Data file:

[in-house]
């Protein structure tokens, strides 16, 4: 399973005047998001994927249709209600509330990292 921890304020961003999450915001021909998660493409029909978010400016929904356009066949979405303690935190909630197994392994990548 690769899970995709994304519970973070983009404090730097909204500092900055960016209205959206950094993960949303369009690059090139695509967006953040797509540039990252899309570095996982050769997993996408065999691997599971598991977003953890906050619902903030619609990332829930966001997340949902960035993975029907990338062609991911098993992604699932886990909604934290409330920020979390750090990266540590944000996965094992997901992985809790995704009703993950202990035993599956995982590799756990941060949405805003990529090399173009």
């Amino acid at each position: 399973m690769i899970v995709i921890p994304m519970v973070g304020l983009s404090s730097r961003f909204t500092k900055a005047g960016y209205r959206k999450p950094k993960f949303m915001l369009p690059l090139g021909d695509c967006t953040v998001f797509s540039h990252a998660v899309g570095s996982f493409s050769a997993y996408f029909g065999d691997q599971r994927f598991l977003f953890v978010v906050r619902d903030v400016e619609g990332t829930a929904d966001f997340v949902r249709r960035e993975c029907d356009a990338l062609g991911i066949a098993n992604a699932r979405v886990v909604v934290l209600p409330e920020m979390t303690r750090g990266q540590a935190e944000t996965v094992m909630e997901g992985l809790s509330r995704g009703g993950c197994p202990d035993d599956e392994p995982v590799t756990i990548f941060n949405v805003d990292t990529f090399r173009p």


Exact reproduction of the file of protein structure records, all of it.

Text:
[in-house]
């Protein structure tokens, strides 16, 4: 399973005047998001994927249709209600509330990292 921890304020961003999450915001021909998660493409029909978010400016929904356009066949979405303690935190909630197994392994990548 690769899970995709994304519970973070983009404090730097909204500092900055960016209205959206950094993960949303369009690059090139695509967006953040797509540039990252899309570095996982050769997993996408065999691997599971598991977003953890906050619902903030619609990332829930966001997340949902960035993975029907990338062609991911098993992604699932886990909604934290409330920020979390750090990266540590944000996965094992997901992985809790995704009703993950202990035993599956995982590799756990941060949405805003990529090399173009």
């Amino acid at each position: 399973m690769i899970v995709i921890p994304m519970v973070g304020l983009s404090s730097r961003f909204t500092k900055a005047g960016y209205r959206k999450p950094k993960f949303m915001l369009p690059l090139g021909d695509c967006t953040v998001f797509s540039h990252a998660v899309g570095s996982f493409s050769a997993y996408f029909g065999d691997q599971r994927f598991l977003f953890v978010v906050r619902d903030v400016e619609g990332t829930a929904d966001f997340v949902r249709r960035e993975c029907d356009a990338l062609g991911i066949a098993n992604a699932r979405v886990v909604v934290l209600p409330e920020m979390t303690r750090g990266q540590a935190e944000t996965v094992m909630e997901g992985l809790s509330r995704g009703g993950c197994p202990d035993d599956e392994p995982v590799t756990i990548f941060n949405v805003d990292t990529f090399r173009p």